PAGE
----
A/an: SAP (acronym)

danielenglish

Banned
"India - Hindi & English"
Hi teachers,

I have been confused for a long time about usage of "an" infront of acronyms.

Actually I could not get the point clearly as I have seen the of usage "an " differs in many places particularly with acronyms.

For example :

I am a SAP consultant

I am an SAP consultant

which is correct one to use in the above.

Is there any rule to use "an" in front of acronyms.

I would appreciate your help

Thanks in advance
Daniel
( I like english)
 
  • Transatlantic

    Member
    srpskohrvatski; English
    I use the abbreviations "L1" and "L2" in my writing very often. Here, you can go both ways. Is it a L1 speaker or an L1 speaker? It really depends on whether you pronounce L1 as "el one" or "first-language". In the former case, it's an; in the latter, a.

    I believe herein lieth our answer :)

    SAP seems to be a true acronym, i.e. it's pronounced "ess ay pee" (right?). In this case, I'd be tempted to use an.

    However, if it were an initialism (i.e. pronounced like a normal word, that is "sap"), then you'd clearly use a.
     

    Dimcl

    Senior Member
    Canadian English
    Translantic has given you the rule of thumb, Danielenglish. If, in saying it, it begins with a vowel sound, you would use "an". If, in saying it, it begins with a consonant, you would use "a".
     

    danielenglish

    Banned
    "India - Hindi & English"
    Hi teachers,

    I got the point now .Thanks for your more clear explanation.

    Thanks in advance
    Daniel
    (I like english)
     

    Mousedeerman

    New Member
    English - Malaysia
    <Added to this thread. Nat, Moderator>
    My sentence is like "One group of people made <insert word> SAP out of..." where SAP is superabsorbent polymer. When superabsorbent polymer gets written as "SAP", it sounds like it is pronounced as "as-ae-pee" (when people say it). That makes the term sound like its first letter is a vowel (I know it's not). Should I write the sentence as "...people made an SAP out of..." or "...people made a SAP out of..."?
     
    Last edited by a moderator:

    S1m0n

    Senior Member
    English
    It depends on how common the acronym is. If you think that your audience knows the acronym and uses it in their everyday speech, the agree with the vowel sound. If, on the other hand, they're not that familiar with your acronym and are probably mentally filling in the full term, then agree with that.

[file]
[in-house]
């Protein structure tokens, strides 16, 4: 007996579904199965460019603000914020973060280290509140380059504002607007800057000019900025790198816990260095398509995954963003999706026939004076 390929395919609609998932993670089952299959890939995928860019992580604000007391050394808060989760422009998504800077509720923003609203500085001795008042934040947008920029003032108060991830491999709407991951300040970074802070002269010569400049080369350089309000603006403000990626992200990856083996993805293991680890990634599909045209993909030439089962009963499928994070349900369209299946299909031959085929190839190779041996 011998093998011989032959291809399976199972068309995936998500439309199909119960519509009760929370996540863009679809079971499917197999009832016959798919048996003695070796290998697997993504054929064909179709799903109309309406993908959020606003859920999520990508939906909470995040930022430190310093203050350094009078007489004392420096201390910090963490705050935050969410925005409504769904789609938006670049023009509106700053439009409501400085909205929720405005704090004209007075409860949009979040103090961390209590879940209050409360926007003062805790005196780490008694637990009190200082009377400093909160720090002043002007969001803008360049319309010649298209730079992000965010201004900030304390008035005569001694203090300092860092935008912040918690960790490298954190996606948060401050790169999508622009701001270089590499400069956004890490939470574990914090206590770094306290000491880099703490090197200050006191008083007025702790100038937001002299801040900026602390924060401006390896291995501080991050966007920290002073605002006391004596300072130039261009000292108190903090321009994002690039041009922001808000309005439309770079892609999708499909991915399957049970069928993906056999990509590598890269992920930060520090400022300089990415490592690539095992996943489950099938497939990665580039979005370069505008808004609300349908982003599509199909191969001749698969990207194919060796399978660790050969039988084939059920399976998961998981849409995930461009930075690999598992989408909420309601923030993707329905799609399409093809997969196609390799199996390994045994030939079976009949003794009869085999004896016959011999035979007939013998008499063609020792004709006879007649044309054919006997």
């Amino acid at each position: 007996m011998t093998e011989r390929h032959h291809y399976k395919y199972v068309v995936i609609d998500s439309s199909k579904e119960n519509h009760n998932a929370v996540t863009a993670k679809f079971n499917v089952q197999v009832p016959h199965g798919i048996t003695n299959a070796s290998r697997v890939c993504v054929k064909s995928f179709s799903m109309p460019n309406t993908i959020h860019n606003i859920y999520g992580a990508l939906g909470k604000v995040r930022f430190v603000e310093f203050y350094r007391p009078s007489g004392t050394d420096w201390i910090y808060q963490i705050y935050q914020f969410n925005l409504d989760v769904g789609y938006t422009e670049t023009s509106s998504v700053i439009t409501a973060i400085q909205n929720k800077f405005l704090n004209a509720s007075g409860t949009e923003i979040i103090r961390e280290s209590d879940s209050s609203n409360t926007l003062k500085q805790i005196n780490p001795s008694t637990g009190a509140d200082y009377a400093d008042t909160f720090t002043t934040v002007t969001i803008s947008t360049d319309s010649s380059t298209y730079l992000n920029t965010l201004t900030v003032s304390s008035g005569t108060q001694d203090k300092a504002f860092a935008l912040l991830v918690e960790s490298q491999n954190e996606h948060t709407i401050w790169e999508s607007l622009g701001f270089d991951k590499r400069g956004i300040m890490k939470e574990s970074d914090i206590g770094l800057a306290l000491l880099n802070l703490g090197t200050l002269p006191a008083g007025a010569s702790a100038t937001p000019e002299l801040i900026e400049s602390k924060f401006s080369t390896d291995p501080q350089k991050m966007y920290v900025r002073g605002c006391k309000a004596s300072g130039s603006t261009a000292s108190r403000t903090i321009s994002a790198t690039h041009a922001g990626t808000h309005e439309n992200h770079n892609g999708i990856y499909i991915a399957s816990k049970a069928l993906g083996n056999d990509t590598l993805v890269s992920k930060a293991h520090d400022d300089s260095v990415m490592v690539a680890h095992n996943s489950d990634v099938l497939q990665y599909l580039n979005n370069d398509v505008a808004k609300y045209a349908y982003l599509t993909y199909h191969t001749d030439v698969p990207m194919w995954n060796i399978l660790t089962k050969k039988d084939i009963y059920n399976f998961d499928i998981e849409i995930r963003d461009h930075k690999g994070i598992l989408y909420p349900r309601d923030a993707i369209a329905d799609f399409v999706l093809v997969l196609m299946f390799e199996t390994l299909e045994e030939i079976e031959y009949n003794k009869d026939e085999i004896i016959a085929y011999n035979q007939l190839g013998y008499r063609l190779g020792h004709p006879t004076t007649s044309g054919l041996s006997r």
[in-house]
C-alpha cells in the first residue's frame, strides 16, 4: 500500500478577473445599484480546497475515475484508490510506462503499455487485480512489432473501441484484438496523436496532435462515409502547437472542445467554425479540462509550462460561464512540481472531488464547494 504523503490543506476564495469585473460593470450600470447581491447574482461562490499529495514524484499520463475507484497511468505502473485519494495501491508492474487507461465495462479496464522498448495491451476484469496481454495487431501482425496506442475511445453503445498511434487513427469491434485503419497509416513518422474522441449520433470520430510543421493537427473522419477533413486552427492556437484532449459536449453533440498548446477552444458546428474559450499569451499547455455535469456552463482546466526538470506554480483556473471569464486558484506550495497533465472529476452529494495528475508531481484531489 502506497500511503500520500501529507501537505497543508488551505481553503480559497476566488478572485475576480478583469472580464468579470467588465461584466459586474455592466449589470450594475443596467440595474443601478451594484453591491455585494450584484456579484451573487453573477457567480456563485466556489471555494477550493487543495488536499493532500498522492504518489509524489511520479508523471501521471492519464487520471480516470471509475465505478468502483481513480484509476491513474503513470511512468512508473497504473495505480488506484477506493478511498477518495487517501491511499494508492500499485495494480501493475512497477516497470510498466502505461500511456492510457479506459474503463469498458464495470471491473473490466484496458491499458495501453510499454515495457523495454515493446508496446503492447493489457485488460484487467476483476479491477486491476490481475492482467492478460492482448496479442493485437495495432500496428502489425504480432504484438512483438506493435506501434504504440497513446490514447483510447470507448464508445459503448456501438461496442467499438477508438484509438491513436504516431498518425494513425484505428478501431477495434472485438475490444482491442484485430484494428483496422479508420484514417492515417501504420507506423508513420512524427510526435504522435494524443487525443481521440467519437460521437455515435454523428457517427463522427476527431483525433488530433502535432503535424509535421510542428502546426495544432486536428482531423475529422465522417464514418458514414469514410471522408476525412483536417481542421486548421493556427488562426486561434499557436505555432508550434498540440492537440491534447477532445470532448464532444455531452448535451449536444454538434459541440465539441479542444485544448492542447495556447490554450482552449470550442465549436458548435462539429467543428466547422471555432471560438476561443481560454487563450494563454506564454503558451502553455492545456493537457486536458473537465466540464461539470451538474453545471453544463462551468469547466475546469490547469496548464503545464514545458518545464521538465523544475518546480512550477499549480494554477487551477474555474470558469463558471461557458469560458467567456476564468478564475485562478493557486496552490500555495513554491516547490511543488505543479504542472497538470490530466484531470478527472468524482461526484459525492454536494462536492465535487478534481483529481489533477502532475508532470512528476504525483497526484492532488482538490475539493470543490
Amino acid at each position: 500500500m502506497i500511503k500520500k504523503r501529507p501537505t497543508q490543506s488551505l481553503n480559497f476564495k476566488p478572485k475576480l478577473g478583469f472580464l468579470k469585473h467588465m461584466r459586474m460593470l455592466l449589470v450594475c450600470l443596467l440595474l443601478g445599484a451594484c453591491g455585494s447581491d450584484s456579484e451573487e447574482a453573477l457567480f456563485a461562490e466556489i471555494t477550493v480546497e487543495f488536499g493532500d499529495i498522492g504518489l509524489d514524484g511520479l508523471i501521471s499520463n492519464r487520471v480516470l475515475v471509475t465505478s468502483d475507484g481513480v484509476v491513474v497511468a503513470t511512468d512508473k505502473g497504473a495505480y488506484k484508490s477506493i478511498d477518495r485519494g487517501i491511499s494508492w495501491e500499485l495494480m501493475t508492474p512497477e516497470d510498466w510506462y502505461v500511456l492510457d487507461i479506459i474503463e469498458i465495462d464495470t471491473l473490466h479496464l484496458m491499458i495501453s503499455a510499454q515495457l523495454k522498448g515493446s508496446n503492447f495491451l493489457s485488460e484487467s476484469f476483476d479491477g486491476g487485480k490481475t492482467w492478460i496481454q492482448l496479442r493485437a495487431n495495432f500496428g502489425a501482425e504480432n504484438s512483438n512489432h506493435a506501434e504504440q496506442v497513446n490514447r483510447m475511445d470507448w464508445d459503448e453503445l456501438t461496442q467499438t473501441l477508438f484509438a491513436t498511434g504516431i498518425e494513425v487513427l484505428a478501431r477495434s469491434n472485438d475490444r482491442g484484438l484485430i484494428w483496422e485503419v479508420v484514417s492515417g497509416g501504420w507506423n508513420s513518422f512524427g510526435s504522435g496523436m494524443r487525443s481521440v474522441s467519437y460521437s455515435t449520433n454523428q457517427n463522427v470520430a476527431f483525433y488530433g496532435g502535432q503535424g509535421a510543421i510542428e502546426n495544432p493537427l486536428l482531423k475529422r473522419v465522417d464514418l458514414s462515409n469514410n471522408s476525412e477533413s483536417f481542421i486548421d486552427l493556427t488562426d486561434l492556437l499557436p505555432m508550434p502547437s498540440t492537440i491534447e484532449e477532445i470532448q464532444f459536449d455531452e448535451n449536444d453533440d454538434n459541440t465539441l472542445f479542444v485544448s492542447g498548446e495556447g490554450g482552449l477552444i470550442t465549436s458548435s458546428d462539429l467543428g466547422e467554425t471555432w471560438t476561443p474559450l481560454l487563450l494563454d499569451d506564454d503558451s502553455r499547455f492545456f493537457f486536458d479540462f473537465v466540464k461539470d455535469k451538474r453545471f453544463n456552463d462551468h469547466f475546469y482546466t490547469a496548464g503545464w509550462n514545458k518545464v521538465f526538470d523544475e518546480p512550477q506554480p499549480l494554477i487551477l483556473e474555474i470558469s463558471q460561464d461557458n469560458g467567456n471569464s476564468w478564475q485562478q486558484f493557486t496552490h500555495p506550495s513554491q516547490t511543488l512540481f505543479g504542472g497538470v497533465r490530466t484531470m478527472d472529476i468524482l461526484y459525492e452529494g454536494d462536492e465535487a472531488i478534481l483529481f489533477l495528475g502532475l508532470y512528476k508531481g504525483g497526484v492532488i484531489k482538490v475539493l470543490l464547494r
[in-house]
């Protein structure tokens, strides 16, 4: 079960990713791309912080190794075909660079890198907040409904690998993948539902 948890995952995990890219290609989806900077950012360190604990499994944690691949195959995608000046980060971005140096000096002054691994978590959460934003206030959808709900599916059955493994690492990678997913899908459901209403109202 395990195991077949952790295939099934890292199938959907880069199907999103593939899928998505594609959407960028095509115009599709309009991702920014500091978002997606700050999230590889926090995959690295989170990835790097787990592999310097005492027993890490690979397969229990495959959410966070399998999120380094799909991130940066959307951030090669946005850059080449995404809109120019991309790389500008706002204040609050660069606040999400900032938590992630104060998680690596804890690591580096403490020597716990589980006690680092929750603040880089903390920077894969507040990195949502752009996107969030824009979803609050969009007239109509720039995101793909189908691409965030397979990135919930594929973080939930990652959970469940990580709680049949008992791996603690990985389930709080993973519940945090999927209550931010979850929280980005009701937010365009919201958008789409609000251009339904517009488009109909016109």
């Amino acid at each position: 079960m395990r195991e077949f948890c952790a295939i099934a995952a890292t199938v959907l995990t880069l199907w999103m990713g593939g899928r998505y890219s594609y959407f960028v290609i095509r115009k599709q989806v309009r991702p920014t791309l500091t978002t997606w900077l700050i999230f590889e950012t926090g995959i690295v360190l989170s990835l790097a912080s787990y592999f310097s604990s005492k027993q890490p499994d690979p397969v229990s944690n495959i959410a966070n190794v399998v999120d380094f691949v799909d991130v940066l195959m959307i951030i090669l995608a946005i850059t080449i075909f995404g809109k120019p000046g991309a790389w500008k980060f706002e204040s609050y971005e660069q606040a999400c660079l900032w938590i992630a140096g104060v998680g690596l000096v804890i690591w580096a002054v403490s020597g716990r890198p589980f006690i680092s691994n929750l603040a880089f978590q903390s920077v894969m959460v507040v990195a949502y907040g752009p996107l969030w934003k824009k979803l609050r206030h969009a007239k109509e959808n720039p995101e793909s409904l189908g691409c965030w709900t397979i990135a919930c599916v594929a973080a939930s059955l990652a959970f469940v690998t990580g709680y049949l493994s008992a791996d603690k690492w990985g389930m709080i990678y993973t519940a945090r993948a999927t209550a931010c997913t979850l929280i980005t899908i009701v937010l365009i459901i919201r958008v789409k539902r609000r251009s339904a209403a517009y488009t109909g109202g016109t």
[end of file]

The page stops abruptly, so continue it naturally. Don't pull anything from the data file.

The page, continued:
In either case, you will likely meet some who expects the other case. So get familiar with both.
     

    Edinburgher

    Senior Member
    German/English bilingual
    If you are actually speaking to your audience, then it depends solely on how you pronounce it there and then.
    If you pronounce it "sap", then use "a", because "sap" begins with a consonant sound.
    If you pronounce it by spelling out the individual letters, use "an", because "ess" starts with a vowel sound.

    If you're writing it, then use whichever version of the article is appropriate to how you would normally pronounce it. Your pronunciation should probably be guided by convention, if there is one and you are aware of it. This then informs your readers what, in your opinion, the conventional pronunciation is, and invites them to follow it.
     

    entangledbank

    Senior Member
    English - South-East England
    Sometimes you need to google for "a SAP" and "an SAP" and see if one is much more common than the other, for your meaning of SAP.
     

    tunaafi

    Senior Member
    English - British (Southern England)
    SAP seems to be a true acronym, i.e. it's pronounced "ess ay pee" [...]

    However, if it were an initialism (i.e. pronounced like a normal word, that is "sap") ...
    I'd say that SAP would be a true acronym if it were pronounced /sæp/.


    Acronym is a fairly recent word, dating from the 1940s, although acronyms existed long before we gave them that name. The term was preceded in English by the word initialism, meaning an abbreviation formed from the initial letters of a phrase, and which has been in use since the late 19th century.

    Some people feel strongly that acronym should only be used for terms like NATO, which is pronounced as a single word, and that initialism should be used if the individual letters are all pronounced distinctly, as with FBI. Our research shows that acronym is commonly used to refer to both types of abbreviations
    .

    Definition of ACRONYM
     

    RM1(SS)

    Senior Member
    English - US (Midwest)
    If you are actually speaking to your audience, then it depends solely on how you pronounce it there and then.
    If you pronounce it "sap", then use "a", because "sap" begins with a consonant sound.
    If you pronounce it by spelling out the individual letters, use "an", because "ess" starts with a vowel sound.
    :thumbsup: :thumbsup: :thumbsup: :thumbsup:
     
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